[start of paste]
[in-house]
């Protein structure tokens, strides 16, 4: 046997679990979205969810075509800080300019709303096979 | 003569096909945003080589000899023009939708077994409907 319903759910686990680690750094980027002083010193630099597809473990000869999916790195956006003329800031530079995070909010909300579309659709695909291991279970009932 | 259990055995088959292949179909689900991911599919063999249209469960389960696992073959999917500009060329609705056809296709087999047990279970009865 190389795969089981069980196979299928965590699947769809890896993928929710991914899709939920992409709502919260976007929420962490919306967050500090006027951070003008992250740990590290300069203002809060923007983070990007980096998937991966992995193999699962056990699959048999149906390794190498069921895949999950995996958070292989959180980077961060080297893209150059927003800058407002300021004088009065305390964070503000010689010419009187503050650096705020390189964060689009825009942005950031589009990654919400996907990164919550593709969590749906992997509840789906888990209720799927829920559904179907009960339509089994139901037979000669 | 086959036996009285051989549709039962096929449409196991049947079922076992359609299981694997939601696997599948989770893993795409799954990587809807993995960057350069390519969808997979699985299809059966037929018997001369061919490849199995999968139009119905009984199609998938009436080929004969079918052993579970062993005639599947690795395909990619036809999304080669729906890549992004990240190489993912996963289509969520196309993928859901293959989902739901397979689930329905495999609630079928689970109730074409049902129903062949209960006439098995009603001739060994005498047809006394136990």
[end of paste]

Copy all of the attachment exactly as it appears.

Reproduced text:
[in-house]
């Protein structure tokens, strides 16, 4: 046997679990979205969810075509800080300019709303096979 | 003569096909945003080589000899023009939708077994409907 319903759910686990680690750094980027002083010193630099597809473990000869999916790195956006003329800031530079995070909010909300579309659709695909291991279970009932 | 259990055995088959292949179909689900991911599919063999249209469960389960696992073959999917500009060329609705056809296709087999047990279970009865 190389795969089981069980196979299928965590699947769809890896993928929710991914899709939920992409709502919260976007929420962490919306967050500090006027951070003008992250740990590290300069203002809060923007983070990007980096998937991966992995193999699962056990699959048999149906390794190498069921895949999950995996958070292989959180980077961060080297893209150059927003800058407002300021004088009065305390964070503000010689010419009187503050650096705020390189964060689009825009942005950031589009990654919400996907990164919550593709969590749906992997509840789906888990209720799927829920559904179907009960339509089994139901037979000669 | 086959036996009285051989549709039962096929449409196991049947079922076992359609299981694997939601696997599948989770893993795409799954990587809807993995960057350069390519969808997979699985299809059966037929018997001369061919490849199995999968139009119905009984199609998938009436080929004969079918052993579970062993005639599947690795395909990619036809999304080669729906890549992004990240190489993912996963289509969520196309993928859901293959989902739901397979689930329905495999609630079928689970109730074409049902129903062949209960006439098995009603001739060994005498047809006394136990």